Something bordering on panic seized the besiegers when they realized the plan that William was contemplating and saw this new and terrible threat advancing toward them. When, however, the waters appeared to be stayed, their fear subsided and mocking jeers took its place. That which had at first seemed so fearful, now appeared contemptible to them.

In the city of Leiden, despondency took the place of elation. Daily the watchers climbed the towers and scanned the horizon with hopeful eyes to see if perhaps the ocean might be coming to their aid. For seven weeks the city had been without bread, and the suffering was great. In addition to suffering from hunger, the burden of pestilence was added. Already reduced to skeletons, the people had no strength to resist this new attack and each passing hour added to the number of men and women dropping in the streets. Amid the dismal scene, only one passion still prevailed—resistance to the Spaniards. It was the victory of faith over despair.

Though the answer tarried, Heaven was not unmindful of the suffering city. On the first of October, the strong fall winds, so long delayed, gave signs of their approach. That night a wind sprang up from the northwest, forcing the rivers back into their channels. After blowing for some hours in that direction, they changed direction; and coming from the southwest, they increased in their fury, driving the water before it. Like a mighty giant that had just been loosed, the waters rushed over the dikes. At midnight on the second of October, the flotilla of relief vessels was on its way. They had not gone far, however, when they were stopped by a half submerged Spanish fort whose occupants, though terrified by the rising sea, were still able to offer battle. Though the Spanish fought desperately, it was without success. They were pursued on the dikes and fired on from the boats. Those who managed to escape the guns and swords of the fleet were drowned in the advancing sea and in all, some 1,500 Spanish died. The booming of the cannon told the citizens of Leiden that relief was now on the way.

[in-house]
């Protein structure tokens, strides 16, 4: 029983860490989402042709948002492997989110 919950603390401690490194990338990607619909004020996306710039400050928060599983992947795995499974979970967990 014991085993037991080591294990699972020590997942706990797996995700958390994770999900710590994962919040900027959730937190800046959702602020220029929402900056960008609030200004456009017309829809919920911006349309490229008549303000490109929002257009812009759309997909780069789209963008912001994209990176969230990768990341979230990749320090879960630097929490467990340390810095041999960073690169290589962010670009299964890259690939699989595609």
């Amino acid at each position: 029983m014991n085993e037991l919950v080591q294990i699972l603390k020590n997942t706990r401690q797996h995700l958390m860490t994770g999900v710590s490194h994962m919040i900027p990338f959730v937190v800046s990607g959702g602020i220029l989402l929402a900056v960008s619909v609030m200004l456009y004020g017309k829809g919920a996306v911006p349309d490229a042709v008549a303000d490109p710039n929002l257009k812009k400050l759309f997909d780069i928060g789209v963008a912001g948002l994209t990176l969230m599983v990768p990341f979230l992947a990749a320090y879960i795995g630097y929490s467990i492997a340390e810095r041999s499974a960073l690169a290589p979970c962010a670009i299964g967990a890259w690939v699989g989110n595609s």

The fleet continued until it had advanced to within two miles of the walls of Leiden. Here, about a mile from the city was Lammen, the strongest of the Spanish forts. Reconnaissance revealed it to be well above the water and strongly defended. The Dutch admiral was hesitant to attack it. The citizens of Leiden, seeing what was taking place, understood the difficulty. By means of a carrier pigeon, it was arranged that by a combined assault at dawn, an effort would be made to take the fort.

Night fell, and seldom was there a blacker night. Suddenly, at midnight, a terrible crash was heard. The cause of so ominous a sound, no one could conjecture. Darkness gave terror and mystery to every occurrence. Following the crash, a strange but equally unexplainable phenomenon appeared. A line of lights was seen in the darkness issuing from Lammen and moving over the face of the sea. All waited for the coming of day to explain the happenings of the night.

The next morning it was discovered that a large portion of the walls of Leiden had fallen during the night, causing the noise that gave such alarm. The Spaniards, had they known, might have entered the city, even at this last hour, and massacred its inhabitants. Instead of this, believing the terrible sound to have been the enemy rushing to attack them, they fled by lamplight when no man pursued. Instead of the cannonade which was expected to be opened against the formidable fort, the fleet sailed past the now silent guns and Leiden was relieved.

Leiden Relieved

The citizens of Leiden made it their first duty to offer thanks for their deliverance. They realized that despite their own heroism and the valor of their rescuers, they would have fallen had not God's mighty wind brought up the ocean and overwhelmed their foes.

The series of wonders was closed with yet another miracle. The whole vast plain from Rotterdam to Leiden was under water. What time, labor, and expense would be required to recover the land could only be speculated. The very next day, however, the wind shifted to the northeast and, blowing with great violence, again blew the waters of the sea back. Within a few days the land was bare. He, who with His mighty hand had brought up the ocean, also rolled it back.

(It is interesting to note that it was in Leiden that the Pilgrims found a hospitable refuge when they fled the religious intolerance and persecution in England, prior to finding a home in the New World.)